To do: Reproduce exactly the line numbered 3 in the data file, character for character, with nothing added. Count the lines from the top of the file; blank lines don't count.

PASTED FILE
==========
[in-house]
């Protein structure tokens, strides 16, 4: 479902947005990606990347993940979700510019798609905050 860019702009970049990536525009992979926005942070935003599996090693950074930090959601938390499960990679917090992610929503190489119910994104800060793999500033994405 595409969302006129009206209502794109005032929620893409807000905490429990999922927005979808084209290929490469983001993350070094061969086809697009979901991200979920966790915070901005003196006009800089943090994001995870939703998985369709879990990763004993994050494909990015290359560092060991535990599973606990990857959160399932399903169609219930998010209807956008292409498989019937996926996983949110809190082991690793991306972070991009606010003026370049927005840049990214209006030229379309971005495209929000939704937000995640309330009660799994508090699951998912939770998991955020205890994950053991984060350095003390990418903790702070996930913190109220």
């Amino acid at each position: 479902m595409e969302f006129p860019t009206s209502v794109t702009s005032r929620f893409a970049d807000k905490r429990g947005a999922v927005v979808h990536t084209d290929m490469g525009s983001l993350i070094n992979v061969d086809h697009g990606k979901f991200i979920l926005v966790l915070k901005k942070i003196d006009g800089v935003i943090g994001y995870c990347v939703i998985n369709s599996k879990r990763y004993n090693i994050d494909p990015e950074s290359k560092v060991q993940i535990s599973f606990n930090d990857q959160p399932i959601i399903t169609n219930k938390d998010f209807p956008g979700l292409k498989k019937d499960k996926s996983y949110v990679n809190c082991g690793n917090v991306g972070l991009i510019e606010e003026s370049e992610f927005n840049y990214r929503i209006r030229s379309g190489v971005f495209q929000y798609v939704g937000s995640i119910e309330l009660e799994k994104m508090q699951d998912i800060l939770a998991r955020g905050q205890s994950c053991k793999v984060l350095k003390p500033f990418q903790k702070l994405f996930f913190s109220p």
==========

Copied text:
């Amino acid at each position: 479902m595409e969302f006129p860019t009206s209502v794109t702009s005032r929620f893409a970049d807000k905490r429990g947005a999922v927005v979808h990536t084209d290929m490469g525009s983001l993350i070094n992979v061969d086809h697009g990606k979901f991200i979920l926005v966790l915070k901005k942070i003196d006009g800089v935003i943090g994001y995870c990347v939703i998985n369709s599996k879990r990763y004993n090693i994050d494909p990015e950074s290359k560092v060991q993940i535990s599973f606990n930090d990857q959160p399932i959601i399903t169609n219930k938390d998010f209807p956008g979700l292409k498989k019937d499960k996926s996983y949110v990679n809190c082991g690793n917090v991306g972070l991009i510019e606010e003026s370049e992610f927005n840049y990214r929503i209006r030229s379309g190489v971005f495209q929000y798609v939704g937000s995640i119910e309330l009660e799994k994104m508090q699951d998912i800060l939770a998991r955020g905050q205890s994950c053991k793999v984060l350095k003390p500033f990418q903790k702070l994405f996930f913190s109220p």